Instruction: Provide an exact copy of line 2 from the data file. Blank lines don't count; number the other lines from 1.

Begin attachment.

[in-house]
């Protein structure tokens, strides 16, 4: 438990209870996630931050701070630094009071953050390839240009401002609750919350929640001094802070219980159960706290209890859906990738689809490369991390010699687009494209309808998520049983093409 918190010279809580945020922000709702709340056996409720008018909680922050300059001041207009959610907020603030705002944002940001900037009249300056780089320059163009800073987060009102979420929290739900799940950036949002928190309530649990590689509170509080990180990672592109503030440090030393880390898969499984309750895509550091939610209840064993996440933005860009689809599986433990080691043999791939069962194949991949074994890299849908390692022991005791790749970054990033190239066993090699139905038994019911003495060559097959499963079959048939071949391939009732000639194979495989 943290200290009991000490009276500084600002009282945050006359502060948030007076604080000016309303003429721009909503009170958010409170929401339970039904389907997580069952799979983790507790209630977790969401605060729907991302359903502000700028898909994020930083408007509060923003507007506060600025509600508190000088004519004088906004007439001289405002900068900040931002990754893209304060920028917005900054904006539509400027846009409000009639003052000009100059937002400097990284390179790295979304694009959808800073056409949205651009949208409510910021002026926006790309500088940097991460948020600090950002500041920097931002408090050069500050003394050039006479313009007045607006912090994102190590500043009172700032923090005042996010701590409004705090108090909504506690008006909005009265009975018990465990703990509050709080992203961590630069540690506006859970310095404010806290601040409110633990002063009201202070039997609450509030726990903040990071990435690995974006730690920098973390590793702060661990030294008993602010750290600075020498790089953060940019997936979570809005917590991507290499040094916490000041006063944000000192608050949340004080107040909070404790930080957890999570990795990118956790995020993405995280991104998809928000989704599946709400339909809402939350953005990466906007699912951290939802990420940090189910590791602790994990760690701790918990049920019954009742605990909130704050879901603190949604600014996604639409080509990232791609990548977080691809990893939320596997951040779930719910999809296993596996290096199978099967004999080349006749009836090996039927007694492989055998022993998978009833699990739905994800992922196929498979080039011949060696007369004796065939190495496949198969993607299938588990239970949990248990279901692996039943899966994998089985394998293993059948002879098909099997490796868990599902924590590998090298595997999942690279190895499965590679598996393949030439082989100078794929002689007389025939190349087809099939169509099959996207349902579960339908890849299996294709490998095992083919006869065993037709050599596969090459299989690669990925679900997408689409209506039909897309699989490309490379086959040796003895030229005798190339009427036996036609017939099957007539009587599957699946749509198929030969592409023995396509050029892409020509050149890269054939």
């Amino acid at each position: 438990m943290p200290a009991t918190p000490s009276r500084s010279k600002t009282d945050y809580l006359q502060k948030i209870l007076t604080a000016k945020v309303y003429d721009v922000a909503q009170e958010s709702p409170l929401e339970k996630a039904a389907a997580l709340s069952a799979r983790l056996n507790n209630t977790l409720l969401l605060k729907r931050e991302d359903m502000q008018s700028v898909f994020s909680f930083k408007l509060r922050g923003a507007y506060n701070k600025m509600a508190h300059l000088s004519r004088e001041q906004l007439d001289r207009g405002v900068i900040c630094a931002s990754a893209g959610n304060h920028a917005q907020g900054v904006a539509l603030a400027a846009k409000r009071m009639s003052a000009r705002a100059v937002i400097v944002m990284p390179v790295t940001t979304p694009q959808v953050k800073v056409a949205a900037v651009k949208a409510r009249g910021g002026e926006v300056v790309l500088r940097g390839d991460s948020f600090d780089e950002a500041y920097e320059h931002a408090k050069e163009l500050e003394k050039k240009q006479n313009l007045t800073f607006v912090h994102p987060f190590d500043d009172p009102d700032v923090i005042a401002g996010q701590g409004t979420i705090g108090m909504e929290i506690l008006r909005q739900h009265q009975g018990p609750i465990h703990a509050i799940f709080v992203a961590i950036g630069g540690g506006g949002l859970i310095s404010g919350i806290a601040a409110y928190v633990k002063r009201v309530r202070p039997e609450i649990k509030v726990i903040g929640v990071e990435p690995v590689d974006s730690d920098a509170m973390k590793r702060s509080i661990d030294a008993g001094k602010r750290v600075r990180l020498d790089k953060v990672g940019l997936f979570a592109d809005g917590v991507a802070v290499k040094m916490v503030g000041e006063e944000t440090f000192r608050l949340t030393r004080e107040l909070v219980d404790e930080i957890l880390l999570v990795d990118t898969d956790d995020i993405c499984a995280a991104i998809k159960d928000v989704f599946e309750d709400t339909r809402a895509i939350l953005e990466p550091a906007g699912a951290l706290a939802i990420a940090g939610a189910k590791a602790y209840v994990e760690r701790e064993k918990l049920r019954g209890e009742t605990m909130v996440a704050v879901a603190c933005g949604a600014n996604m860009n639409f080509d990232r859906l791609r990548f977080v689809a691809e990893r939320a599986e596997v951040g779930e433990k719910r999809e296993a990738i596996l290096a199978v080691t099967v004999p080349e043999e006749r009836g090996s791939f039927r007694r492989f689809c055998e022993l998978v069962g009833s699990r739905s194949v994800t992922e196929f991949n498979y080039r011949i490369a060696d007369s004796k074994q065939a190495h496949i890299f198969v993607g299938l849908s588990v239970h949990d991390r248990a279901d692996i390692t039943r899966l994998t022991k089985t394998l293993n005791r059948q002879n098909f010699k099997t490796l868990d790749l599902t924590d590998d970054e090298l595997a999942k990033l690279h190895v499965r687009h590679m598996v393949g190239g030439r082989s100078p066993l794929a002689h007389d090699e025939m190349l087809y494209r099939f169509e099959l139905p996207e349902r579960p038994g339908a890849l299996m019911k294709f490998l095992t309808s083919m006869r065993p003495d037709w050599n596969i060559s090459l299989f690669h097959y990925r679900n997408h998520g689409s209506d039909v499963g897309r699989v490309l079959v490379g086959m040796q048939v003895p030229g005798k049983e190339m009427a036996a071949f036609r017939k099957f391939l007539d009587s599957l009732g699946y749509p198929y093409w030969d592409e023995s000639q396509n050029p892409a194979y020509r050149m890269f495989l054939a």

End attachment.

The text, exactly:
């Protein structure tokens, strides 16, 4: 438990209870996630931050701070630094009071953050390839240009401002609750919350929640001094802070219980159960706290209890859906990738689809490369991390010699687009494209309808998520049983093409 918190010279809580945020922000709702709340056996409720008018909680922050300059001041207009959610907020603030705002944002940001900037009249300056780089320059163009800073987060009102979420929290739900799940950036949002928190309530649990590689509170509080990180990672592109503030440090030393880390898969499984309750895509550091939610209840064993996440933005860009689809599986433990080691043999791939069962194949991949074994890299849908390692022991005791790749970054990033190239066993090699139905038994019911003495060559097959499963079959048939071949391939009732000639194979495989 943290200290009991000490009276500084600002009282945050006359502060948030007076604080000016309303003429721009909503009170958010409170929401339970039904389907997580069952799979983790507790209630977790969401605060729907991302359903502000700028898909994020930083408007509060923003507007506060600025509600508190000088004519004088906004007439001289405002900068900040931002990754893209304060920028917005900054904006539509400027846009409000009639003052000009100059937002400097990284390179790295979304694009959808800073056409949205651009949208409510910021002026926006790309500088940097991460948020600090950002500041920097931002408090050069500050003394050039006479313009007045607006912090994102190590500043009172700032923090005042996010701590409004705090108090909504506690008006909005009265009975018990465990703990509050709080992203961590630069540690506006859970310095404010806290601040409110633990002063009201202070039997609450509030726990903040990071990435690995974006730690920098973390590793702060661990030294008993602010750290600075020498790089953060940019997936979570809005917590991507290499040094916490000041006063944000000192608050949340004080107040909070404790930080957890999570990795990118956790995020993405995280991104998809928000989704599946709400339909809402939350953005990466906007699912951290939802990420940090189910590791602790994990760690701790918990049920019954009742605990909130704050879901603190949604600014996604639409080509990232791609990548977080691809990893939320596997951040779930719910999809296993596996290096199978099967004999080349006749009836090996039927007694492989055998022993998978009833699990739905994800992922196929498979080039011949060696007369004796065939190495496949198969993607299938588990239970949990248990279901692996039943899966994998089985394998293993059948002879098909099997490796868990599902924590590998090298595997999942690279190895499965590679598996393949030439082989100078794929002689007389025939190349087809099939169509099959996207349902579960339908890849299996294709490998095992083919006869065993037709050599596969090459299989690669990925679900997408689409209506039909897309699989490309490379086959040796003895030229005798190339009427036996036609017939099957007539009587599957699946749509198929030969592409023995396509050029892409020509050149890269054939």